6 June 2002
On the morning of our journey into Purnululu National Park, we all woke up in the dark. The kids ate breakfast; I threw down a few coffees and furiously packed what I could into the trailer and secured it. We were out the front of the roadhouse at Turkey Creek by 5.20 a.m. sharp.
Our driver, Tony, was a gregarious fellow who made the ride very enjoyable. We travelled with a German couple. I chatted to the bloke and tried to disabuse him of some jaded views he had developed about the Aboriginal presence in the towns, and encouraged him to visit the Warmun Art Gallery to see something of the cultural revival.
We picked up a few stray travellers at the turnoff to a cattle station, and set out along the Spring Creek Road to the Bungles. This was a rough track that wove its way through what Tony accurately described as scrappy cattle country, along corrugated ruts, and over picturesque creek crossings, both wet and dry.
We gradually moved out of cattle country into the Purnululu National Park, where the native grasses grew tall, and the understory of scrub had grown back.
We had to make several creek crossings. It took several attempts to ascend out of one of these. We stopped for morning tea and a pee in a pretty little spot near a creek.
After some hours of bumping along, we arrived at the visitor’s information centre where we prepaid for some cloth badges, which the staff promised to post to us (but never did), and we downed some cold soft drinks. Our driver, Tony, then handed us over to Robert, our tour guide. We changed transport from the Oka to a four-wheel drive bus, and commenced the first leg of our tour of the Bungles.
On the first day we covered three main attractions: Mini Palms, Echidna Chasm, and the Western Wall. On the bus trip there the guide recounted how the park came into being. He also described the local geology and provided some statistics about the increasing number of visitors and the size of the massif and surrounding area.
The walk to Mini Palms was a few kilometres up a dry creek bed strewn with pebbles. As we made our way through a pleasant shady grove of Livingstonia palms, the guide described the various changes in seasons, wet to dry, and gave us an outline of the natural history of the area.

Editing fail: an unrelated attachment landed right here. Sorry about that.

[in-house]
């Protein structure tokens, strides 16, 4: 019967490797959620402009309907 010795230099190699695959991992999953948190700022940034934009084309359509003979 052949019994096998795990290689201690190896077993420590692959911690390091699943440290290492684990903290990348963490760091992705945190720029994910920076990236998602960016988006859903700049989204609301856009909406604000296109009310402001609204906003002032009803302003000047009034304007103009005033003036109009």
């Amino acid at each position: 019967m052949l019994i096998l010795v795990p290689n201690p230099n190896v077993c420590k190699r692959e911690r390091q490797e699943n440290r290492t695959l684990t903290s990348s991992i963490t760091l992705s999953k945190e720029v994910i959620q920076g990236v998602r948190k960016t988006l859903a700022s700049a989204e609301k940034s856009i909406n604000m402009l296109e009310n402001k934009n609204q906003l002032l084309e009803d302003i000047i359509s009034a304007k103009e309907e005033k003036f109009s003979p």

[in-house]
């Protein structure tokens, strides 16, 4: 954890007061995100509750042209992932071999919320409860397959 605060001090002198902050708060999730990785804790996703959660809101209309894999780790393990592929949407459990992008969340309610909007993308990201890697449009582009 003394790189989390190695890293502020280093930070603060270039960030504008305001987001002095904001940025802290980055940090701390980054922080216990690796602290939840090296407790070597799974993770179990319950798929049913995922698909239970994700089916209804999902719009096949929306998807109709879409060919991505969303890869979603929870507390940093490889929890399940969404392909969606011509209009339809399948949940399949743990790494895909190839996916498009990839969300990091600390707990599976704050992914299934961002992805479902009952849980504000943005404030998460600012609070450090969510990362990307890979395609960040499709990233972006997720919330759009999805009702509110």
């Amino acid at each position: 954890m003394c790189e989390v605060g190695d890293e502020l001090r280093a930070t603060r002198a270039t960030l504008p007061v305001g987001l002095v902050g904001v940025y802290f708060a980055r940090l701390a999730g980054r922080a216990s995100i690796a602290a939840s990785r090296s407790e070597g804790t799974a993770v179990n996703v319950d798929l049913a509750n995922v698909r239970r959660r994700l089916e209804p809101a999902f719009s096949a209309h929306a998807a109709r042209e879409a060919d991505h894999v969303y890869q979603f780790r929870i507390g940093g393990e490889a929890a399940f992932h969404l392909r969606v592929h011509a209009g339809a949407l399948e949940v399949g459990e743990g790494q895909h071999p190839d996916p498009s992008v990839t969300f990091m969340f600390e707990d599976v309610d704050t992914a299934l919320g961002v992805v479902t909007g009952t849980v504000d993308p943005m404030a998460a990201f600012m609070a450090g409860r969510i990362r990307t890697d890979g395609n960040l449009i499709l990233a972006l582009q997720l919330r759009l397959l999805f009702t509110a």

After we had rested for a while in the shade of the palm grove, we set back along the creek bed to the bus and drove a short distance to Echidna Chasm. This was a truly stunning sight – a gorge that narrowed into a deep chasm in the massif. It was cool and pleasant and dry inside, and the upper walls were bathed in a warm orange glow of reflected afternoon light.
We stopped for a pleasant cold lunch between the first two sites. The inner-most chamber of the chasm was almost mystical. Ruby saw a snake (possibly a rock python) slithering up the wall as she hid in a rock crevice. This spot was Ruby’s favourite of the safari.
After enjoying Echidna Chasm at leisure, we returned to the bus and drove around to the western wall to watch the sunset. We had afternoon tea up on a hill with the sunset on our Western side, and the wall to the East. For an hour we chatted, sipped beverages, and watched the massif turn different hues of orange and scarlet. It was such a feast for the eyes that it was hard to know which way to look.
We learned at this point that the people who worked on the camping ground, and who conducted the tours, were less than happy with their working conditions. Our tour guide had to provide his own accommodation in the form of a tent; their days were impossibly long, and scheduled days off didn’t always occur when they were supposed to. He didn’t complain openly, but was clearly reluctant to provide answers to certain questions. When Susie and I pressed him, his discontent soon became evident. It seems the problem has to do with chronic understaffing and vaguely specified work conditions, which works to the employer’s advantage.
After watching the sunset, we returned to the campground and showered and enjoyed a few beers around a large open fire while the staff slaved away in the kitchen. It was nice not having to cook dinner for once, but I didn’t feel very comfortable about it in the circumstances. The food was pretty ordinary, but adequate in quantity. The kids went off to bed and Susie and I sat up chatting with a couple of other campers, and an Aboriginal tour guide from Wyndham called Craig. We shared our bourbon supply around, and went off to bed when the generator was switched off at 9.20 p.m.
The sleeping quarters were comfortable enough, consisting of small two-person tents on a solid base raised up off the ground. They were mozzie-proof and well ventilated, and each contained two small cots, with linen provided.